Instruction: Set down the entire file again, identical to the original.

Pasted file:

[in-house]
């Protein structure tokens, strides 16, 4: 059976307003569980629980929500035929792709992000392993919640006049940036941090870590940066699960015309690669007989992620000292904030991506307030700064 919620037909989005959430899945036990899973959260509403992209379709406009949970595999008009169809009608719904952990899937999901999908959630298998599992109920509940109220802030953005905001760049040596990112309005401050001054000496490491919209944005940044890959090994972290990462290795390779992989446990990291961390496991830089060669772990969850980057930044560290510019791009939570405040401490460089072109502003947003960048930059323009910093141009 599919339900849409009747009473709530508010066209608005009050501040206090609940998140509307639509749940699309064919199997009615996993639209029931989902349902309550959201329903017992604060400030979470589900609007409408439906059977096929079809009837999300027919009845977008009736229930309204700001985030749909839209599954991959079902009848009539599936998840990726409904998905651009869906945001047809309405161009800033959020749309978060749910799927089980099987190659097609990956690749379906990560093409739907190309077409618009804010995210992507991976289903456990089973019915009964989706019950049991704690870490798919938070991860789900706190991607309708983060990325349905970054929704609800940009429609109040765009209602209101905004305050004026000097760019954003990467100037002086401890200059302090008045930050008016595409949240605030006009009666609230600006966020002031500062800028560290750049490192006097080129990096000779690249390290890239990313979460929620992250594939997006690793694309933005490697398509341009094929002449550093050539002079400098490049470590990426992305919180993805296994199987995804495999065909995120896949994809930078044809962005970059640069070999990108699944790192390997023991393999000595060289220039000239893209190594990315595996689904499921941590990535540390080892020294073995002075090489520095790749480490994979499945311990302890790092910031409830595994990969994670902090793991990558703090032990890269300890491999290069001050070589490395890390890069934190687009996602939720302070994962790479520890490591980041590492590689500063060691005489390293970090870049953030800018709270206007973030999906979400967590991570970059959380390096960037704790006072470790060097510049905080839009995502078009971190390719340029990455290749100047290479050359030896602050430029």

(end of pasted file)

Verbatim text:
[in-house]
């Protein structure tokens, strides 16, 4: 059976307003569980629980929500035929792709992000392993919640006049940036941090870590940066699960015309690669007989992620000292904030991506307030700064 919620037909989005959430899945036990899973959260509403992209379709406009949970595999008009169809009608719904952990899937999901999908959630298998599992109920509940109220802030953005905001760049040596990112309005401050001054000496490491919209944005940044890959090994972290990462290795390779992989446990990291961390496991830089060669772990969850980057930044560290510019791009939570405040401490460089072109502003947003960048930059323009910093141009 599919339900849409009747009473709530508010066209608005009050501040206090609940998140509307639509749940699309064919199997009615996993639209029931989902349902309550959201329903017992604060400030979470589900609007409408439906059977096929079809009837999300027919009845977008009736229930309204700001985030749909839209599954991959079902009848009539599936998840990726409904998905651009869906945001047809309405161009800033959020749309978060749910799927089980099987190659097609990956690749379906990560093409739907190309077409618009804010995210992507991976289903456990089973019915009964989706019950049991704690870490798919938070991860789900706190991607309708983060990325349905970054929704609800940009429609109040765009209602209101905004305050004026000097760019954003990467100037002086401890200059302090008045930050008016595409949240605030006009009666609230600006966020002031500062800028560290750049490192006097080129990096000779690249390290890239990313979460929620992250594939997006690793694309933005490697398509341009094929002449550093050539002079400098490049470590990426992305919180993805296994199987995804495999065909995120896949994809930078044809962005970059640069070999990108699944790192390997023991393999000595060289220039000239893209190594990315595996689904499921941590990535540390080892020294073995002075090489520095790749480490994979499945311990302890790092910031409830595994990969994670902090793991990558703090032990890269300890491999290069001050070589490395890390890069934190687009996602939720302070994962790479520890490591980041590492590689500063060691005489390293970090870049953030800018709270206007973030999906979400967590991570970059959380390096960037704790006072470790060097510049905080839009995502078009971190390719340029990455290749100047290479050359030896602050430029």